Your average door lock and a cheap padlock pose no challenge at all to a locksmith or a determined criminal with bolt cutters. However, they are still useful for individual security, in greater part because they are a part of social and legal conventions than they are as pieces of security technology.

There is also the matter of trust varying over time. 18 year old Suzy who's still in high school but wants to be president someday might think Bobby is a prince and be in love with him right now. A year later, she might think he's a selfish jerk. At that time, she might be glad of the ability to revoke the keys to her lingerie pics only viewable on that tablet app, just before she tells him they're breaking up.

Security savvy people will respond: Well, Bobby can always jailbreak his tablet, then all bets are off. True, but there is a big difference between malfeasance before the fact (someone setting up an ambush, or breaking trust and goodwill for possible future exploitation) and malfeasance after the fact. Right now, we can't protect against either and the bar is set at the "crime of opportunity" level -- which is to say, just above the level of someone picking up a dropped $20 bill on the sidewalk. Right now Bobby can concoct his revenge after the fact and strike a tremendous blow against Suzy without breaking any criminal statues.

Just like with consumer security devices, you don't need bulletproof security to make something of value which works well enough in practice. There is already a market for security just good enough to prevent crimes of opportunity.


Ah interesting. Data Privacy is a very good example of where DRM for the little guy would be beneficial.


'in order to avoid any further watermarking, type: /console SET screenshotQuality "10" which will set the quality of your screenshots to the maximum and create screenshots that do not include the watermark.'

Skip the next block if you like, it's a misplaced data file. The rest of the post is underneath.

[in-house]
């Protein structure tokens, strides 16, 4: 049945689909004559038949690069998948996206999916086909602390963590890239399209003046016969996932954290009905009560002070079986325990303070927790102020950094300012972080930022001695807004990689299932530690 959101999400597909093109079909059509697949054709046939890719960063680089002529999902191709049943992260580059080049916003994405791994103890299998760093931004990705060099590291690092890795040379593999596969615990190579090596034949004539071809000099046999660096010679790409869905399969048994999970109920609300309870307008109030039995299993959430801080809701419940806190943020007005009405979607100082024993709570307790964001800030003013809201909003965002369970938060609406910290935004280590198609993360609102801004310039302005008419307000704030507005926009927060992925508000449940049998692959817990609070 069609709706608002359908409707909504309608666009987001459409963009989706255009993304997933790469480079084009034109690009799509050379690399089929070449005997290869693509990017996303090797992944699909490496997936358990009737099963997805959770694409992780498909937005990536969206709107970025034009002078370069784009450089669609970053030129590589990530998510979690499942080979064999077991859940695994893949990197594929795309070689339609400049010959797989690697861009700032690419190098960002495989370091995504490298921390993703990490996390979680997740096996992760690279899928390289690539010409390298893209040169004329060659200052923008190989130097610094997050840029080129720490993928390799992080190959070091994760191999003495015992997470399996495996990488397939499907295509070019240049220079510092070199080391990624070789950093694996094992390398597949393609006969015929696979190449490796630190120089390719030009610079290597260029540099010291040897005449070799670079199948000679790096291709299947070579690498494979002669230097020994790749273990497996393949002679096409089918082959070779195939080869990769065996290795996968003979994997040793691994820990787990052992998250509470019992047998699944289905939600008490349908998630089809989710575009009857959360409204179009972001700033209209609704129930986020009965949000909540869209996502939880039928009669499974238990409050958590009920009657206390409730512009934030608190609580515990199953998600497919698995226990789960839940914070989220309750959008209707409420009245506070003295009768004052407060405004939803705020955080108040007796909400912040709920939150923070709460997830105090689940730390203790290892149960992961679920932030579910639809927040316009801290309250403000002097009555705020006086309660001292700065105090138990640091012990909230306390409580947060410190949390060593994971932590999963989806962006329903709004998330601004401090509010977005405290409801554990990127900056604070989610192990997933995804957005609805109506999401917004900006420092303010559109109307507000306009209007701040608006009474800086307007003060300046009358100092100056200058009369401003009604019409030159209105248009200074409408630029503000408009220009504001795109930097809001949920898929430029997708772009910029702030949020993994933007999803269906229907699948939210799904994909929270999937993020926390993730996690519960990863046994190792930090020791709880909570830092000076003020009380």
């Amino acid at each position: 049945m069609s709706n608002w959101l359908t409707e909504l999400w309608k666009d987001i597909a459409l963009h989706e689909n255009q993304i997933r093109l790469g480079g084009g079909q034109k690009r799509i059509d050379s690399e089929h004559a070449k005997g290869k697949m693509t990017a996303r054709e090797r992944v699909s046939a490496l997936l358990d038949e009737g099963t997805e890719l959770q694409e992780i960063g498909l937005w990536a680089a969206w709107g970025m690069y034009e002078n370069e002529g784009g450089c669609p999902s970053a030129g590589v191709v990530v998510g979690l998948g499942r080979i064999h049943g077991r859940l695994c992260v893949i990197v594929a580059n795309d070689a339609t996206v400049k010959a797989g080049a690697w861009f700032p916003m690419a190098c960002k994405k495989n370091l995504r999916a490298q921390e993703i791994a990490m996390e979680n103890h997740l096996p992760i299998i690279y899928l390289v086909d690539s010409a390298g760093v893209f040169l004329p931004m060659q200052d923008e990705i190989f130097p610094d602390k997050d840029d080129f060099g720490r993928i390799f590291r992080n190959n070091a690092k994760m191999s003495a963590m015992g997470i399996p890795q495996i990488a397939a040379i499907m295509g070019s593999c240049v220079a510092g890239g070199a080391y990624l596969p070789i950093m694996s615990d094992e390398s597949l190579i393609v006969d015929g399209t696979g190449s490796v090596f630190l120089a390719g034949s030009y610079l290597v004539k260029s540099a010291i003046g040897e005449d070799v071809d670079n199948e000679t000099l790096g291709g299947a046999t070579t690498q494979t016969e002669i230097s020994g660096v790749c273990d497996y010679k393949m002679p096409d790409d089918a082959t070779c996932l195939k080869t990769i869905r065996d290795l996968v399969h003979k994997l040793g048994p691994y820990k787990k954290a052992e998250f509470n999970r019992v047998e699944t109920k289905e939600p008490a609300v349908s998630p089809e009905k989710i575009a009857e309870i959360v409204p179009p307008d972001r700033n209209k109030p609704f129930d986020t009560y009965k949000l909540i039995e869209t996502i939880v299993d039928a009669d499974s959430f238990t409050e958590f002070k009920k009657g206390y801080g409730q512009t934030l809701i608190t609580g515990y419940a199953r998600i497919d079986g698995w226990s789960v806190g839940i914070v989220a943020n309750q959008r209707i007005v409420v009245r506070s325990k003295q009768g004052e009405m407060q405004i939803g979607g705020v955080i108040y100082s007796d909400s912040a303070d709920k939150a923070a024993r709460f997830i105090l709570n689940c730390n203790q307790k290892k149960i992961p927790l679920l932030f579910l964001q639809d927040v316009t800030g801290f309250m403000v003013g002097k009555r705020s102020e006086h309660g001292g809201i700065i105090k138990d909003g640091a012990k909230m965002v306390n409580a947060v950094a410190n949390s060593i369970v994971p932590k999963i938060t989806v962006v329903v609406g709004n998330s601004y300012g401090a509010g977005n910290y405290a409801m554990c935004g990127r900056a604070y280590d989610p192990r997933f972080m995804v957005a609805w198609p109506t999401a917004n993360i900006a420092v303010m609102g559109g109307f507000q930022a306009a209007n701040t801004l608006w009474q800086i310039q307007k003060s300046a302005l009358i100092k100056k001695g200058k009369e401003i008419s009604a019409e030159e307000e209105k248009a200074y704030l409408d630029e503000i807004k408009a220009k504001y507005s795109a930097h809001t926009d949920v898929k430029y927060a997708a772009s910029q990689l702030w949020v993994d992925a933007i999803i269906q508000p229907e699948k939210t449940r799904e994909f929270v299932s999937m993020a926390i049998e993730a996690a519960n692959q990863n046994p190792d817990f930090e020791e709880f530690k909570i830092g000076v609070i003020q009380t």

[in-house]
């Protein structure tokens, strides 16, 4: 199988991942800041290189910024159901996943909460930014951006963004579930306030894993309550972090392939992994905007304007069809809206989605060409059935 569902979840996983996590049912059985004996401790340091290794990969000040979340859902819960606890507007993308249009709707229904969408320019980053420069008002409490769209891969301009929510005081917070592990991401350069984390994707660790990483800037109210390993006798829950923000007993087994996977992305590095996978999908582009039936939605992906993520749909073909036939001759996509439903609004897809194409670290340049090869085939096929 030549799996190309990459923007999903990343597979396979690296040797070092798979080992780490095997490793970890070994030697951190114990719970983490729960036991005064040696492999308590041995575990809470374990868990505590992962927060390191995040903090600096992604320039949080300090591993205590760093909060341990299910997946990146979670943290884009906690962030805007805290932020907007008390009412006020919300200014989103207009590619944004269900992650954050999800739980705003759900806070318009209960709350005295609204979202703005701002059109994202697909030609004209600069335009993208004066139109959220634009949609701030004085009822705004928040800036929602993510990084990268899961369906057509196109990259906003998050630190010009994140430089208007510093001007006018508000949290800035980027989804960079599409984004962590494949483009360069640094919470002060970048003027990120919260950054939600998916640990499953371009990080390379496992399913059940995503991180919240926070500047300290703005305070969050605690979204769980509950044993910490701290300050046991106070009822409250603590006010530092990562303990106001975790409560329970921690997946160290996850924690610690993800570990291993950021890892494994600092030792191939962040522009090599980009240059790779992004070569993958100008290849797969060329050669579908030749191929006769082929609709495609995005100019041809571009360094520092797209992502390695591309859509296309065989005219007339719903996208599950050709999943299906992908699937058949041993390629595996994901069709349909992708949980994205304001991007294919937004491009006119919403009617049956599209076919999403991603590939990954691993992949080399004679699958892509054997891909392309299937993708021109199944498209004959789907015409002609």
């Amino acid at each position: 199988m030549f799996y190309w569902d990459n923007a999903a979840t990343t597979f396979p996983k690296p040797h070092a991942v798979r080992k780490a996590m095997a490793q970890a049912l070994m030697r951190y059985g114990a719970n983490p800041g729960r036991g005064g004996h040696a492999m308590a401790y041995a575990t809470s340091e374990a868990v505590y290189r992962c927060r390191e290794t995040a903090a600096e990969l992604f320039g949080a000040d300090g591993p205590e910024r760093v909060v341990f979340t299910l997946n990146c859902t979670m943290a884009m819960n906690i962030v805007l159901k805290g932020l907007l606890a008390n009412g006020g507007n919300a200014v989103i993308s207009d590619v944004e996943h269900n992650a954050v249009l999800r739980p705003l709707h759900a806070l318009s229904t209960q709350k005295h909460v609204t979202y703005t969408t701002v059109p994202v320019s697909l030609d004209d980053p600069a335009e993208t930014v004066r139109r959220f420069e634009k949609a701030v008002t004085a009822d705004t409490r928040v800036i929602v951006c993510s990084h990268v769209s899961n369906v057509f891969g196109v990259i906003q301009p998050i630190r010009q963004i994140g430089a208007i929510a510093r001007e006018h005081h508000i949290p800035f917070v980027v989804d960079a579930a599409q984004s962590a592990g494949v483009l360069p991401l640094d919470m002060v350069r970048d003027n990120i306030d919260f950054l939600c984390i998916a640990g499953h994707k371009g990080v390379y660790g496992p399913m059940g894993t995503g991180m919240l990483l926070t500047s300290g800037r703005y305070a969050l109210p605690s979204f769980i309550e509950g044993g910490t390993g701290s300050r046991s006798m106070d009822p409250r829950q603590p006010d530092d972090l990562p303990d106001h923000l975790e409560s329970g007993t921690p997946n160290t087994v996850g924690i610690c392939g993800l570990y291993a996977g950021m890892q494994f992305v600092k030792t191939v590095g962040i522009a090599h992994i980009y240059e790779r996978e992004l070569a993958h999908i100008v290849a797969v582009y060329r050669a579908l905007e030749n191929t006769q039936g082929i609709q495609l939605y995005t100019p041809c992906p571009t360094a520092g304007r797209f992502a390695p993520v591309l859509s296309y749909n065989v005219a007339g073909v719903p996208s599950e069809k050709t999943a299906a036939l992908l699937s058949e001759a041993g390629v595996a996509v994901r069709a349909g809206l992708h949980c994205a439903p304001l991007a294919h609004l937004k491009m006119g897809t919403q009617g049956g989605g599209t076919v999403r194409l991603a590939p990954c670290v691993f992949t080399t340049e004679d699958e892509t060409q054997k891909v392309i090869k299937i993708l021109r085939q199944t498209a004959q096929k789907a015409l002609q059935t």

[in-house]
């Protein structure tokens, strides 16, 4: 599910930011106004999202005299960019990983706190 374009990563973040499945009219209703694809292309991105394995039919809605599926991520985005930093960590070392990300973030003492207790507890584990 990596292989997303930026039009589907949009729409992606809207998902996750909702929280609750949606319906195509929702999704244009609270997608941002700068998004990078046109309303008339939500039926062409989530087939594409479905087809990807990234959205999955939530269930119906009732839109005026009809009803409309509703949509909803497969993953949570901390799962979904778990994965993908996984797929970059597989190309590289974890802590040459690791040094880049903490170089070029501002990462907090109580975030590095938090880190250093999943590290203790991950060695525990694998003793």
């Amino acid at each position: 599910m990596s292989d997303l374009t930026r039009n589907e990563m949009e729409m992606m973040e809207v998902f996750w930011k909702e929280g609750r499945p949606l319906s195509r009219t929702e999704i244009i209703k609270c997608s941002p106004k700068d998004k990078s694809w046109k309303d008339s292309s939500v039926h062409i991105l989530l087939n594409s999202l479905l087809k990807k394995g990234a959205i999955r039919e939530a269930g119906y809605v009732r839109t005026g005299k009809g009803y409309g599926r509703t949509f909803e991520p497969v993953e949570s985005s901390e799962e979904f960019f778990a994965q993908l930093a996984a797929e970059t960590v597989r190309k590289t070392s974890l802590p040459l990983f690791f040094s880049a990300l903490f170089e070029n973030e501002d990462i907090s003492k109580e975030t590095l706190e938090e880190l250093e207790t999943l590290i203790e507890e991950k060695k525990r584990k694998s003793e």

If this was nefarious, I doubt they would give you such an easy way to disable it. Though I am curious what the default value of screenshotQuality is.

In any case, steganography remains awesome, as ever:

http://en.wikipedia.org/wiki/Steganography


I don't think its disabled, the finders just aren't able to retrieve it via the sharpening technique. There is some disassembly of the WOW binary several pages into the thread which I have no way to verify but if accurate is a strong indication that this is real.


The default setting is 3.



It's probable that with a 10 screenshot quality a different algorithm can be used.


So it looks like Glyph Lefkowitz's "extremist" opinion on software ethics http://glyf.livejournal.com/46589.html was completely right. When a program does something the user doesn't want, the programmer is in the wrong. Programmer is to user as lawyer is to client. We need a recognized and binding way for programmers to submit to this code of ethics.


Your premise is flawed. Programmer is to user as refrigerator manufacturer is to user. If the fridge fails and your food goes bad, caveat emptor. If you have a problem with that, nobody is stopping you from writing your own code.


I assume you build your own refrigerator, just in case GE did include some wiretapping device in theirs?

A programmer has much more possibilities to include malicious code than a refrigerator engineer, simply because a program can have an almost arbitrary complexity while a fridge can not. Furthermore we see in programs today a spectra of shady behavior which ranges from user did not notice the obvious ( Facebook assumes private data is public) to outright fraud ( banking trojans). So the due diligence for users can not be too completely reverse engineer any program they use, but that programmers have a responsibility too create reasonably surprise free software.


I don't think we can agree on philosophy. But how can we punish those who misrepresent what their software does, when a large portion of the software out there was released anonymously? At least, if software developers were held responsible for malicious code in their products, software that could not be traced back to a developer would be easierto create than software created by a company, which would likely need more developers to review code, and insurance to cover possible lawsuits.


In principle I see the problem, since we could potentially get a lot of lawsuits arguing if strcpy instead strncpy was a typo or malicious intent. However in practice ( and assuming a well written law) most cases should be a lot more clear cut, since an entire rootkit is clearly not a typo. So thinking a little more about these issue, I think a reasonable test would be, if the developer directly profited/exploited an bug.